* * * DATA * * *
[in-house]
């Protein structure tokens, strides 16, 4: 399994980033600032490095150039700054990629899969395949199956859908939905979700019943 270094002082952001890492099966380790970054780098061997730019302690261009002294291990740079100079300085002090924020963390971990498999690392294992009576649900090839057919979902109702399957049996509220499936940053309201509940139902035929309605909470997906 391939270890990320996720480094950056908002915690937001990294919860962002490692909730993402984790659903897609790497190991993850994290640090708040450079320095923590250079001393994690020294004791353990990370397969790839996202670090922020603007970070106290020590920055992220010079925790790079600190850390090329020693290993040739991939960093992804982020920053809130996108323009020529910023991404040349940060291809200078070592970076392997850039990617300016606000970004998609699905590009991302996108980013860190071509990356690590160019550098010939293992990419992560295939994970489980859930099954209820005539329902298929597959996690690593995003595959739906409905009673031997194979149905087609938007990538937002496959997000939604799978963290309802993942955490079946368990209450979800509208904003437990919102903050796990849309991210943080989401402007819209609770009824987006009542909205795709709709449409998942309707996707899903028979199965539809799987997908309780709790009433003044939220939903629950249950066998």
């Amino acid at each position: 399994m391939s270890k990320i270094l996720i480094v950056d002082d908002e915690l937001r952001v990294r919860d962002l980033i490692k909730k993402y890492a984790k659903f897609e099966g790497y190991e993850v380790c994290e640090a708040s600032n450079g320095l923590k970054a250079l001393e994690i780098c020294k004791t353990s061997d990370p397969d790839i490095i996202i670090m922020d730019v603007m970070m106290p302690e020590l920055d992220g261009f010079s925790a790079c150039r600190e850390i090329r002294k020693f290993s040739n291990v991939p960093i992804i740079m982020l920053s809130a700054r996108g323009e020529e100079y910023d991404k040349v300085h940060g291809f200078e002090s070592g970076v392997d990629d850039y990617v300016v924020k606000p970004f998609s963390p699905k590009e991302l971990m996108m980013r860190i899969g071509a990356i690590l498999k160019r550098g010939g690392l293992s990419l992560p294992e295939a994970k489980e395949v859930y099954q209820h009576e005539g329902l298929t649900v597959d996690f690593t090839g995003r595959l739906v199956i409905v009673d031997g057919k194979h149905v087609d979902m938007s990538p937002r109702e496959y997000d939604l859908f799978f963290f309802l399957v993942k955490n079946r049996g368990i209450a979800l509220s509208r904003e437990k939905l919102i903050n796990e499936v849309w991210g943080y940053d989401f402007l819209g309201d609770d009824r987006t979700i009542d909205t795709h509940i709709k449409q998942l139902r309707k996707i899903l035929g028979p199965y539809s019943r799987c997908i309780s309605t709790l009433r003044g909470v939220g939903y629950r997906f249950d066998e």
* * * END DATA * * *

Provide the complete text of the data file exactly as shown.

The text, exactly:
[in-house]
């Protein structure tokens, strides 16, 4: 399994980033600032490095150039700054990629899969395949199956859908939905979700019943 270094002082952001890492099966380790970054780098061997730019302690261009002294291990740079100079300085002090924020963390971990498999690392294992009576649900090839057919979902109702399957049996509220499936940053309201509940139902035929309605909470997906 391939270890990320996720480094950056908002915690937001990294919860962002490692909730993402984790659903897609790497190991993850994290640090708040450079320095923590250079001393994690020294004791353990990370397969790839996202670090922020603007970070106290020590920055992220010079925790790079600190850390090329020693290993040739991939960093992804982020920053809130996108323009020529910023991404040349940060291809200078070592970076392997850039990617300016606000970004998609699905590009991302996108980013860190071509990356690590160019550098010939293992990419992560295939994970489980859930099954209820005539329902298929597959996690690593995003595959739906409905009673031997194979149905087609938007990538937002496959997000939604799978963290309802993942955490079946368990209450979800509208904003437990919102903050796990849309991210943080989401402007819209609770009824987006009542909205795709709709449409998942309707996707899903028979199965539809799987997908309780709790009433003044939220939903629950249950066998």
């Amino acid at each position: 399994m391939s270890k990320i270094l996720i480094v950056d002082d908002e915690l937001r952001v990294r919860d962002l980033i490692k909730k993402y890492a984790k659903f897609e099966g790497y190991e993850v380790c994290e640090a708040s600032n450079g320095l923590k970054a250079l001393e994690i780098c020294k004791t353990s061997d990370p397969d790839i490095i996202i670090m922020d730019v603007m970070m106290p302690e020590l920055d992220g261009f010079s925790a790079c150039r600190e850390i090329r002294k020693f290993s040739n291990v991939p960093i992804i740079m982020l920053s809130a700054r996108g323009e020529e100079y910023d991404k040349v300085h940060g291809f200078e002090s070592g970076v392997d990629d850039y990617v300016v924020k606000p970004f998609s963390p699905k590009e991302l971990m996108m980013r860190i899969g071509a990356i690590l498999k160019r550098g010939g690392l293992s990419l992560p294992e295939a994970k489980e395949v859930y099954q209820h009576e005539g329902l298929t649900v597959d996690f690593t090839g995003r595959l739906v199956i409905v009673d031997g057919k194979h149905v087609d979902m938007s990538p937002r109702e496959y997000d939604l859908f799978f963290f309802l399957v993942k955490n079946r049996g368990i209450a979800l509220s509208r904003e437990k939905l919102i903050n796990e499936v849309w991210g943080y940053d989401f402007l819209g309201d609770d009824r987006t979700i009542d909205t795709h509940i709709k449409q998942l139902r309707k996707i899903l035929g028979p199965y539809s019943r799987c997908i309780s309605t709790l009433r003044g909470v939220g939903y629950r997906f249950d066998e």